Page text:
Girgenti (Jer-jen'te; anc. Agrigentum), a coast-town of Sicily, 84 miles by rail SSE. of Palermo, with magnificent Greek ruins. Pop. 25,100.


Girnar, a sacred mountain (3500 feet) of India, in Kathiawar, Bombay. As a holy place of Jainism, it is covered with ruined temples.


Gironde (Zhe-rongd), a maritime dep. of southwest France, is formed out of part of the old province of Guienne. Area, 3760 sq. m. ; pop. (1872) 705,149; (1901) 821,131. It is watered mainly by the Garonne and the Dordogne, and by the Gironde, the estuary formed by the union of these two rivers. It includes the six arrondisse-ments of Bazas, Blaye, Bordeaux (the capital), Lesparre, Libourne, and Reole.


Girton (g hard), a parish 3 1/2 miles NNE. of Cambridge. Girton College for women was removed hither from Hitchin in 1873.


Girvan (g hard), an Ayrshire seaport and watering-place, at the mouth of the river Girvan, 21 miles SSW. of Ayr by rail. The harbour is small, but has been improved since 1881. Pop. 4024.


Gisborne, a post-town of New Zealand, in the North Island, on the Turanganui (fine bridge, 1885), 250 miles SE. of Auckland. It is the port of entry for Poverty Bay, a name given by Captain Cook in 1769, and sometimes still retained for the town ; only small vessels can come up to the wharves, but in 1889 a harbour was undertaken, to cost 200,000. In 1886 petroleum was struck in the neighbourhood. Pop. 4000.


Gisors (Zhe-zor'), a town in the French dep. of Eure, on the Epte, 43 miles NW. of Paris by-rail. The octagonal donjon of the ruined castle was built by Henry I. of England. Here Richard I. defeated the French in 1198; his watchword, Dieu et mon Droit, has ever since been the motto of the royal arms of England. Pop. 4745.


Gitschin (Czech Jicin), a town of Bohemia, 60 miles by rail NE. of Prague. It was once the capital of the duchy of Friedland, where Wallen-stein built a splendid palace (1630). On 29th June 1866 the Austrians were severely defeated here by the Prussians. Pop. 9871.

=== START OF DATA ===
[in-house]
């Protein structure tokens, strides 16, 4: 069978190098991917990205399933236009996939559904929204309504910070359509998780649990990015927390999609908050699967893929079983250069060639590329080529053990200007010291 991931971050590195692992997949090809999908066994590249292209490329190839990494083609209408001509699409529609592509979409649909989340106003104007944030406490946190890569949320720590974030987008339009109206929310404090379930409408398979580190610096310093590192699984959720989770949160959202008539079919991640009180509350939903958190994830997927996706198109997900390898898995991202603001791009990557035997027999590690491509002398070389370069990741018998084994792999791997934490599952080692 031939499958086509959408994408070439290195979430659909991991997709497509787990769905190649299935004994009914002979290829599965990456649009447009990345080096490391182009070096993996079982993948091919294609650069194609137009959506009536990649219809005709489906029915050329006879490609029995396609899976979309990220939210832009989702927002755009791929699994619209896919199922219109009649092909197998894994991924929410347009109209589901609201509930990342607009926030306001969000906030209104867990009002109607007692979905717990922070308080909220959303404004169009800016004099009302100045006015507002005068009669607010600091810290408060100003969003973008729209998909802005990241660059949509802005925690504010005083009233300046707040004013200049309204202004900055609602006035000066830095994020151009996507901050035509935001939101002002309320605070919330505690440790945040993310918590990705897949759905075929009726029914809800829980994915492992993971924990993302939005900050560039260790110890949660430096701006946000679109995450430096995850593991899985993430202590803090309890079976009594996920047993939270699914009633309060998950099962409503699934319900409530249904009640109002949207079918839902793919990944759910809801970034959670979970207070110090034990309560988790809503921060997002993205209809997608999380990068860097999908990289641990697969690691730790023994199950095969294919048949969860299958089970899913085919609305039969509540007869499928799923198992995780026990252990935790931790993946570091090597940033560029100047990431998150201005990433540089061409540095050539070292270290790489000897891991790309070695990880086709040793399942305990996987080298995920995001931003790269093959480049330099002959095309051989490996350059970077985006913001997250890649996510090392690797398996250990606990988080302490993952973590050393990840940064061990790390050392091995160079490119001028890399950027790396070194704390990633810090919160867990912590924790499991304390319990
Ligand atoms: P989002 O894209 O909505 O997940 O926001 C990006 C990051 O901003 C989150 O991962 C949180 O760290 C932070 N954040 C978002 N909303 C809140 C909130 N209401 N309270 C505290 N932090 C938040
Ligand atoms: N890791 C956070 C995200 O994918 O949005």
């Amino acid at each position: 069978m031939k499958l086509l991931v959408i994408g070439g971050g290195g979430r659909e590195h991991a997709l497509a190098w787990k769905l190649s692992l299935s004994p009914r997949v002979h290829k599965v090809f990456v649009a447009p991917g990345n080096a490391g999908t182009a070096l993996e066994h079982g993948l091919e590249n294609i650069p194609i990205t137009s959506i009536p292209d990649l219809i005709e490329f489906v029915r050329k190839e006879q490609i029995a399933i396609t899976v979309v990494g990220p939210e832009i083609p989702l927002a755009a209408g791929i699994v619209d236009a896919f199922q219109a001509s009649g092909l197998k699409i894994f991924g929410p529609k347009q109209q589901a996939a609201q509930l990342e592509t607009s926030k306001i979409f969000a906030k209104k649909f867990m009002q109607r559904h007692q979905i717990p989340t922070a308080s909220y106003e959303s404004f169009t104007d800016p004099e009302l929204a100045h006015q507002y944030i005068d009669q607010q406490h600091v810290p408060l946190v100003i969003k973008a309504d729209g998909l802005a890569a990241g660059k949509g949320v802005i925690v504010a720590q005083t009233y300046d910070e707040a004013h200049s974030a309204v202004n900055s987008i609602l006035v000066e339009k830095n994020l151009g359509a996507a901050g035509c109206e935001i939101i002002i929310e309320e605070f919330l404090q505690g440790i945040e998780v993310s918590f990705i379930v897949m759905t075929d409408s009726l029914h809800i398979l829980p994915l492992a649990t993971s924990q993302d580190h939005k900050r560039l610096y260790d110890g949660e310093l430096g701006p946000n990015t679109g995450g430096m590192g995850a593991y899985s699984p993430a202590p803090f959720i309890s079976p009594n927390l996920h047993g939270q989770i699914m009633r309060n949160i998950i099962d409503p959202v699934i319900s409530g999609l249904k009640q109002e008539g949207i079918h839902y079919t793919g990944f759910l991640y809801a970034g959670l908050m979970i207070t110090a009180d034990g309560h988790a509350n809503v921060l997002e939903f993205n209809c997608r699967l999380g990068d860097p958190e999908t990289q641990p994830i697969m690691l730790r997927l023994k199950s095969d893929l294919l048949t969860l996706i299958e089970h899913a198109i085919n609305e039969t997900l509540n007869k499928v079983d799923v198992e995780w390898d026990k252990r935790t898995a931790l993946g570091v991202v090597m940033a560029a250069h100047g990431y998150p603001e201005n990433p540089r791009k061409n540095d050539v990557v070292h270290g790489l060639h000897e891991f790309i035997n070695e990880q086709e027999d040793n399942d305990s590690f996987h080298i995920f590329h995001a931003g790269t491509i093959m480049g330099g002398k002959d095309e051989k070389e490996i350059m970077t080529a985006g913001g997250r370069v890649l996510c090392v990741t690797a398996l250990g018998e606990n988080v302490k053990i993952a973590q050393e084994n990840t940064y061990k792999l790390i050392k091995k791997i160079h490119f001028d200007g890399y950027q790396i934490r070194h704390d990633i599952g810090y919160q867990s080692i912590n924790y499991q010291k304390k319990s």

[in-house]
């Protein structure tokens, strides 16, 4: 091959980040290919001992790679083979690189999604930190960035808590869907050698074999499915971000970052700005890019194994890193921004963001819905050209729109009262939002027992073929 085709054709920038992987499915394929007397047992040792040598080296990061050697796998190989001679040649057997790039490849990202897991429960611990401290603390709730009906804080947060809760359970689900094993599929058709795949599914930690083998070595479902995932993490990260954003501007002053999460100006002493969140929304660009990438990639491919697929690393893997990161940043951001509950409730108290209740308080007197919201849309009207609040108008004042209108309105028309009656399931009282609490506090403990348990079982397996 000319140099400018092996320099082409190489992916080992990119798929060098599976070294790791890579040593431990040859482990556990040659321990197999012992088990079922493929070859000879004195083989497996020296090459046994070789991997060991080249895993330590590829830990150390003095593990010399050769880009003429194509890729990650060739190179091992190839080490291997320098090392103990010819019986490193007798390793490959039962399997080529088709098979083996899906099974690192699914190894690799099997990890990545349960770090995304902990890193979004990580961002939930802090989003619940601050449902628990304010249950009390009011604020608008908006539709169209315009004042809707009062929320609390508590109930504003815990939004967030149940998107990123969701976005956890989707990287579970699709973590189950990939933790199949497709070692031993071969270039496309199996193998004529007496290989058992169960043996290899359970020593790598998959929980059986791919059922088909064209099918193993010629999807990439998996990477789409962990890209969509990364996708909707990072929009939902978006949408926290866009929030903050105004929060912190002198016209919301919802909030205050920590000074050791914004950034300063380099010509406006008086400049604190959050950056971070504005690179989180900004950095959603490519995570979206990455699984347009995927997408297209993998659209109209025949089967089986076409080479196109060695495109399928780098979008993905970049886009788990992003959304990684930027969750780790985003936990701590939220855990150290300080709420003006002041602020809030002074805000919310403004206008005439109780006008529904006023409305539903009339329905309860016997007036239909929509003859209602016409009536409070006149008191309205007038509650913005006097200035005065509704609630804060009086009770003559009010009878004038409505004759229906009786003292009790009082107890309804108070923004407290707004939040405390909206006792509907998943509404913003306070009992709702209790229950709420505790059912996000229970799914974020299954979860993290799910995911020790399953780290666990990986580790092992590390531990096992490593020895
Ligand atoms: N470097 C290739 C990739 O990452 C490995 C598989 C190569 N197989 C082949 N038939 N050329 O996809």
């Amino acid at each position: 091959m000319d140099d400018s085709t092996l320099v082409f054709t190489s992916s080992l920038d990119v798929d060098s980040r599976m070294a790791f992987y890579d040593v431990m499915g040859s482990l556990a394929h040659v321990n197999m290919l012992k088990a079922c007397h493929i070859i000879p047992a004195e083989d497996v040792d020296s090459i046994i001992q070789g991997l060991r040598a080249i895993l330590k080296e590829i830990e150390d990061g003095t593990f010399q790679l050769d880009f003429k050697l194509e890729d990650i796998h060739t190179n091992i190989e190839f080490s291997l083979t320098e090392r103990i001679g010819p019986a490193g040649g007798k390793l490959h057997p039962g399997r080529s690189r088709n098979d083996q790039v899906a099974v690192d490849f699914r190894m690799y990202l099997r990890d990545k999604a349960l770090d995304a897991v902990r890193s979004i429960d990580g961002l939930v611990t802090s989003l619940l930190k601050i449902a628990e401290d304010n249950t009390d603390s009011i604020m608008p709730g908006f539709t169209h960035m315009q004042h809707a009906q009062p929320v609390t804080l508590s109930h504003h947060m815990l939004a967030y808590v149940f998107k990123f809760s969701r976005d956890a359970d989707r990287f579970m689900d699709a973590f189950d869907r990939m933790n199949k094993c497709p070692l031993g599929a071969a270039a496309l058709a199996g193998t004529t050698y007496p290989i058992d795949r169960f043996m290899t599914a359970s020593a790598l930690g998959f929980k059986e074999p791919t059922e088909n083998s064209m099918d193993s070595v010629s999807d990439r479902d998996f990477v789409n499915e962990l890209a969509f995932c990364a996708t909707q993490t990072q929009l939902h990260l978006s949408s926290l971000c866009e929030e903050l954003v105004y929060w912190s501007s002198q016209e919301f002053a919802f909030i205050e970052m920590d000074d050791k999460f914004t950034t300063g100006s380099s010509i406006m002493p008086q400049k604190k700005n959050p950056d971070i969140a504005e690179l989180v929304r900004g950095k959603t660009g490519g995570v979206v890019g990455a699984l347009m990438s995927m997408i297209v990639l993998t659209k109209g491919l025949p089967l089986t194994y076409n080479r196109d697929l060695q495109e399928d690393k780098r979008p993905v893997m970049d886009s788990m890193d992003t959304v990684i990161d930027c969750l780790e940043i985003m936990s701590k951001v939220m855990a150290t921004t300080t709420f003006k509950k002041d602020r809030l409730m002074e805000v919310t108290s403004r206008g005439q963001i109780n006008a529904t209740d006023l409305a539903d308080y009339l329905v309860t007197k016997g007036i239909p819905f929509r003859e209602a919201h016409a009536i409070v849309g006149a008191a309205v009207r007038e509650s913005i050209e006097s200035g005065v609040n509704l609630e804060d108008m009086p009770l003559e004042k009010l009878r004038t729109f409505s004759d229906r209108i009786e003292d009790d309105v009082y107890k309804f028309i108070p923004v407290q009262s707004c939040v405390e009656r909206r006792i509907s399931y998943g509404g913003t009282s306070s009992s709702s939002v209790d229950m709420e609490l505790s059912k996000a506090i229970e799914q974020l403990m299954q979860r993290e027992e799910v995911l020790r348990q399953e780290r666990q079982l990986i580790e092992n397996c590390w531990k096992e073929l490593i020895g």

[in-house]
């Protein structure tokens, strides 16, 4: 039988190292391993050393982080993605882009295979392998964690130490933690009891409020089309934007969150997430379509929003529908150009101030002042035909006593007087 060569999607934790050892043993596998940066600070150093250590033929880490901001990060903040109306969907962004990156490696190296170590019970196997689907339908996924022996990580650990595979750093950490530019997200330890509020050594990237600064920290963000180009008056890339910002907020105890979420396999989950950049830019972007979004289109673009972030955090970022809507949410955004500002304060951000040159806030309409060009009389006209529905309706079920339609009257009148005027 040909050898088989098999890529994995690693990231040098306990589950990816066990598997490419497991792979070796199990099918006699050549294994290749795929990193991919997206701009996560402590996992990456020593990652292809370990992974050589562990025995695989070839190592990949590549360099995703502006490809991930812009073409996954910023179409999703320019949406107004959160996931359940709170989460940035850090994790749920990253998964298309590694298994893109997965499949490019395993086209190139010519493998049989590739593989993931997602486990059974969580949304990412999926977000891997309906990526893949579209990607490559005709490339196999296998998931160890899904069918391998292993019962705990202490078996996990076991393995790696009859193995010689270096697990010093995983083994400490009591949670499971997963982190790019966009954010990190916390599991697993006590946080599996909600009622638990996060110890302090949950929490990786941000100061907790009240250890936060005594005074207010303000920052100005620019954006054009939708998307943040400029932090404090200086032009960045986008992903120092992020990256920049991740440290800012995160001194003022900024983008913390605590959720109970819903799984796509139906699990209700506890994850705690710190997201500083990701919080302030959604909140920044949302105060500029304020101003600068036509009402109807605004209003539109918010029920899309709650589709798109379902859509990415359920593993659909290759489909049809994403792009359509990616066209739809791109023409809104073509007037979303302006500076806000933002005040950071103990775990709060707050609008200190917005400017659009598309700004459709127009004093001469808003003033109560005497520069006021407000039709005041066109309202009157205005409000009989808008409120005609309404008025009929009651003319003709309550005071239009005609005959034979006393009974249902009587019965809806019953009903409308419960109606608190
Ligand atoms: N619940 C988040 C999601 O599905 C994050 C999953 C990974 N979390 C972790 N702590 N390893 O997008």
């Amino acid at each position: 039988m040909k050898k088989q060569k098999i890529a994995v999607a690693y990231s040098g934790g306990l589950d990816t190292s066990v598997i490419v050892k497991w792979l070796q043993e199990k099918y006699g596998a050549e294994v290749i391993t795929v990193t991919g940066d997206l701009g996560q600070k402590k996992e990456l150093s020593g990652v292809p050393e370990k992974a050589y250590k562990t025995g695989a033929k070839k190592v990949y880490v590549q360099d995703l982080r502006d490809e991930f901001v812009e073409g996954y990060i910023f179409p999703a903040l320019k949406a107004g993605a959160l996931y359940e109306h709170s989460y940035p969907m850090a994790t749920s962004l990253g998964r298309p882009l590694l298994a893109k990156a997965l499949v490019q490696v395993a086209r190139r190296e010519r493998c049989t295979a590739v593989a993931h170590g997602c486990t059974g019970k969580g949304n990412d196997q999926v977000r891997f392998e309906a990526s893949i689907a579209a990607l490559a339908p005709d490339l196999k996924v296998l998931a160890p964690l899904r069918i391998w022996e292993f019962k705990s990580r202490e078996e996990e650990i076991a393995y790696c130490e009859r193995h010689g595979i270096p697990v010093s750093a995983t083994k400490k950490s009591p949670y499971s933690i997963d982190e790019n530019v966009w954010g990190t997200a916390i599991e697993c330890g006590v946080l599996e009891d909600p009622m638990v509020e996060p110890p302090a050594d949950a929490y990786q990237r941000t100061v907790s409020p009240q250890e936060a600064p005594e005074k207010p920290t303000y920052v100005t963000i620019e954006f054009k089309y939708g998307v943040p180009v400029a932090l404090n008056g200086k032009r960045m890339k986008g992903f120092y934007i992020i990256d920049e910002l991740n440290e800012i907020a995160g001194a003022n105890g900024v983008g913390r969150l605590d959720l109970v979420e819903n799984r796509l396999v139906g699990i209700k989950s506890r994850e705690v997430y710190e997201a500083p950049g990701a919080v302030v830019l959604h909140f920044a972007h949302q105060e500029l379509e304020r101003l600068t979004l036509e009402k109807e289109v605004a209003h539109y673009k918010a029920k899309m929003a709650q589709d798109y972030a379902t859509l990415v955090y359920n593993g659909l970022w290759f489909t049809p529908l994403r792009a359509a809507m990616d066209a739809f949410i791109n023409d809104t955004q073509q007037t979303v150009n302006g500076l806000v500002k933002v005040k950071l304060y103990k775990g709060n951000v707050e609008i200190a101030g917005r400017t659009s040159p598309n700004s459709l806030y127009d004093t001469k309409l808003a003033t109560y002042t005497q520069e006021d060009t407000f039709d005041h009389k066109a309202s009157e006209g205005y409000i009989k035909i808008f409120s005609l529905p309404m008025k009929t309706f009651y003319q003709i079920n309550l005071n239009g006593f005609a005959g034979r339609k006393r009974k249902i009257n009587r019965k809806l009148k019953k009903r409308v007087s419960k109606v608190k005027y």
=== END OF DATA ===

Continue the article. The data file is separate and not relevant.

Giugliano, a town of Italy, 8 miles NW. of Naples. Pop. 14,748.


Giurgevo (Joor-je-vo; Roumanian Giurgiu), a town of Roumania, on the Danube's left bank, opposite Rustchuk, 40 miles by rail SSW. of Bucharest, of which it is the port. It was originally settled by the Genoese in the 14th century, who called it St George. Pop. 20,866.


Givet (Zhe-veh), a frontier town and first-class fortress in the French dep. of Ardennes, on the Meuse, 31 miles by rail S. of Namur in Belgium. The citadel of Charlemont, on a rock 700 feet above the stream, was reconstructed by Vauban. Pop. 5100.


Givors (Zhe-vor), a smoky town in the French dep. of Rhone, on the Rhone, 14 miles S. of Lyons by rail. Glass bottles and silk and iron goods are extensively manufactured. Pop. 12,100.


Gizeh, or Ghizeh, a town in Egypt, on the opposite side of the river from Old Cairo, and approached from Cairo, since 1905, by more than one bridge over the Nile. The Boulak Museum was transferred hither in 1889. ThePyramids(q.v.) of Gizeh are 5 miles away to the W. Pop. 12,500.